In the first experiments of their kind, researchers have determined that carbon nanotubes injected directly into the bloodstream of research lab animals cause no immediate adverse health effects and circulate for more than one hour before they are removed by the liver.
These findings are from the first in vivo animal study of polymer-coated carbon nanotubes, a nanomaterial that researchers hope will prove useful in diagnosing and treating disease.
"We sampled tissues from a dozen organs, and found significant amounts of nanotubes only in the liver," said team leader Bruce Weisman, Ph.D., of Rice University. "The liver naturally removes drugs or compounds from the blood, so this is what we expected to find."
The study, which was published in the Proceedings of the National Academy of Sciences USA, tracked where the nanotubes went within 24 hours of being injected. The investigators were able to follow the nanotubes thanks to the intrinsic near-infrared fluorescence of the nanotubes. These studies also revealed trace amounts of nanotubes in the kidneys – another common expulsion route for drugs. There was no evidence that nanotubes remained in other tissues in the body.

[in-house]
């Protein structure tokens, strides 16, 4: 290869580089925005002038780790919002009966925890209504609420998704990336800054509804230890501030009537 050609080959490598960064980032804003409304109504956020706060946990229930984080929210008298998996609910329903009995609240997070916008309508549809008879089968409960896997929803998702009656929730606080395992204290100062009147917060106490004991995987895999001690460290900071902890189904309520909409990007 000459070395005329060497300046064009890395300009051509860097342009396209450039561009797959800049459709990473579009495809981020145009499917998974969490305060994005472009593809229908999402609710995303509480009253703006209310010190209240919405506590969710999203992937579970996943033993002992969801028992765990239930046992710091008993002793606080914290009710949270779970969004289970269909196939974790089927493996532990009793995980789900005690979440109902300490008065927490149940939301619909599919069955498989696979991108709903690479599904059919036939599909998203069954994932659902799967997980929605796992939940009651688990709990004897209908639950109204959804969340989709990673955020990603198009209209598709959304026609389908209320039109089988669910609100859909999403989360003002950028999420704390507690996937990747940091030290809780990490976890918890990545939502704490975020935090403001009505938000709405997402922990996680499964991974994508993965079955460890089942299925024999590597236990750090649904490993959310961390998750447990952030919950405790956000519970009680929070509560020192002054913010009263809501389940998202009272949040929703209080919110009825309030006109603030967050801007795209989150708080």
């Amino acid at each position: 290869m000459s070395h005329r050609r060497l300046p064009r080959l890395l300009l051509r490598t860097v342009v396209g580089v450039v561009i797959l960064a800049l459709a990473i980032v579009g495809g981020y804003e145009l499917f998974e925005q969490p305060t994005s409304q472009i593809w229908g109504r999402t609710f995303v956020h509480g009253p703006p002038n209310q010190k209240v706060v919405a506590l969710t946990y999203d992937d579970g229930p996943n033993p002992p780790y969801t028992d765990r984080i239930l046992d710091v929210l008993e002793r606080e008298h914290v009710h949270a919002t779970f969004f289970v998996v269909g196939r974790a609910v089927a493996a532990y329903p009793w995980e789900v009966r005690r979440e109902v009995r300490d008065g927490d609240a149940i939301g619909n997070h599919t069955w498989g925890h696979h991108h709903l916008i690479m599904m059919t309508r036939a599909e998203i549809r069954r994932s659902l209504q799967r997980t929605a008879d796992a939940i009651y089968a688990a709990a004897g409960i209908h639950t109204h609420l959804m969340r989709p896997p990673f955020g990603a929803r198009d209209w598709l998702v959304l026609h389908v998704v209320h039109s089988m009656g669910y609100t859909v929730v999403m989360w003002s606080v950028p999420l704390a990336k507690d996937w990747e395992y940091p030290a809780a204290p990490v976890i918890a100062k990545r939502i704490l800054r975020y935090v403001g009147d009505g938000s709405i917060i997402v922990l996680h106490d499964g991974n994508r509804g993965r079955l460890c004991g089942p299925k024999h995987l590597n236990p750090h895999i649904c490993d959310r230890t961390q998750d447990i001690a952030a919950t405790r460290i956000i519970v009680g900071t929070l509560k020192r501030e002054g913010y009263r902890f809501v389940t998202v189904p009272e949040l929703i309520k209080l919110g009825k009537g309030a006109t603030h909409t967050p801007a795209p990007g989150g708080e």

"The early results are promising for anyone interested in using carbon nanotubes in biomedical applications," said Steven Curley, M.D., whose group at the University of Texas M.D. Anderson Cancer Center collaborated with Weisman’s research group. "We are particularly pleased that the fluorescent effect remains intact in our application, because this makes it easier to see where the nanotubes end up, and it opens the door to some exciting diagnostic and therapeutic applications."
In the current study, Weisman, Curley, and colleagues injected lab animals with single-walled carbon nanotubes that were coated with a polymer designed to make the nanotubes soluble in water. The nanotubes, whose biocompatible coating was displaced within seconds by proteins in the blood, continued to fluoresce in the animals. The animals showed no ill effects from receiving nanoparticle injections.
This work, which was supported in part by the National Cancer Institute, is detailed in a paper titled, “Mammalian pharmacokinetics of carbon nanotubes using intrinsic near-infrared fluorescence.” This paper is available at no charge through PubMed Central. View paper.
Posted 19th December 2006